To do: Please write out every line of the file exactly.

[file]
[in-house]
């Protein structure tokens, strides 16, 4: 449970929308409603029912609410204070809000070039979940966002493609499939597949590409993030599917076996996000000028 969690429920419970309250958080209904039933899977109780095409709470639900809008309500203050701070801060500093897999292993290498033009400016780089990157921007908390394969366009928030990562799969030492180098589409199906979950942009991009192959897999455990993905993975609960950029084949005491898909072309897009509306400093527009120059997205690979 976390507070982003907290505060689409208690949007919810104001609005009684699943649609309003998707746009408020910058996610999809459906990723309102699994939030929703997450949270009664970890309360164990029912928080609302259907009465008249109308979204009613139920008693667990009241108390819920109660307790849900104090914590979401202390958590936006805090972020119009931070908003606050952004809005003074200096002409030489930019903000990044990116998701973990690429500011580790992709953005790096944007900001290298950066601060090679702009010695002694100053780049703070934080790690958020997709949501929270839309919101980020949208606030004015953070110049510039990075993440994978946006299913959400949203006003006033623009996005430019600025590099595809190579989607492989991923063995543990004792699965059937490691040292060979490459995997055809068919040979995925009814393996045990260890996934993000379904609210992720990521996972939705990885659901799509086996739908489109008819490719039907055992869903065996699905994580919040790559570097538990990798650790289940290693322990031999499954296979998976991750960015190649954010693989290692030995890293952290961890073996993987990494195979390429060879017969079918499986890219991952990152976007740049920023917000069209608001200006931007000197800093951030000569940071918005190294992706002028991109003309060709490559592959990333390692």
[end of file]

[in-house]
């Protein structure tokens, strides 16, 4: 449970929308409603029912609410204070809000070039979940966002493609499939597949590409993030599917076996996000000028 969690429920419970309250958080209904039933899977109780095409709470639900809008309500203050701070801060500093897999292993290498033009400016780089990157921007908390394969366009928030990562799969030492180098589409199906979950942009991009192959897999455990993905993975609960950029084949005491898909072309897009509306400093527009120059997205690979 976390507070982003907290505060689409208690949007919810104001609005009684699943649609309003998707746009408020910058996610999809459906990723309102699994939030929703997450949270009664970890309360164990029912928080609302259907009465008249109308979204009613139920008693667990009241108390819920109660307790849900104090914590979401202390958590936006805090972020119009931070908003606050952004809005003074200096002409030489930019903000990044990116998701973990690429500011580790992709953005790096944007900001290298950066601060090679702009010695002694100053780049703070934080790690958020997709949501929270839309919101980020949208606030004015953070110049510039990075993440994978946006299913959400949203006003006033623009996005430019600025590099595809190579989607492989991923063995543990004792699965059937490691040292060979490459995997055809068919040979995925009814393996045990260890996934993000379904609210992720990521996972939705990885659901799509086996739908489109008819490719039907055992869903065996699905994580919040790559570097538990990798650790289940290693322990031999499954296979998976991750960015190649954010693989290692030995890293952290961890073996993987990494195979390429060879017969079918499986890219991952990152976007740049920023917000069209608001200006931007000197800093951030000569940071918005190294992706002028991109003309060709490559592959990333390692």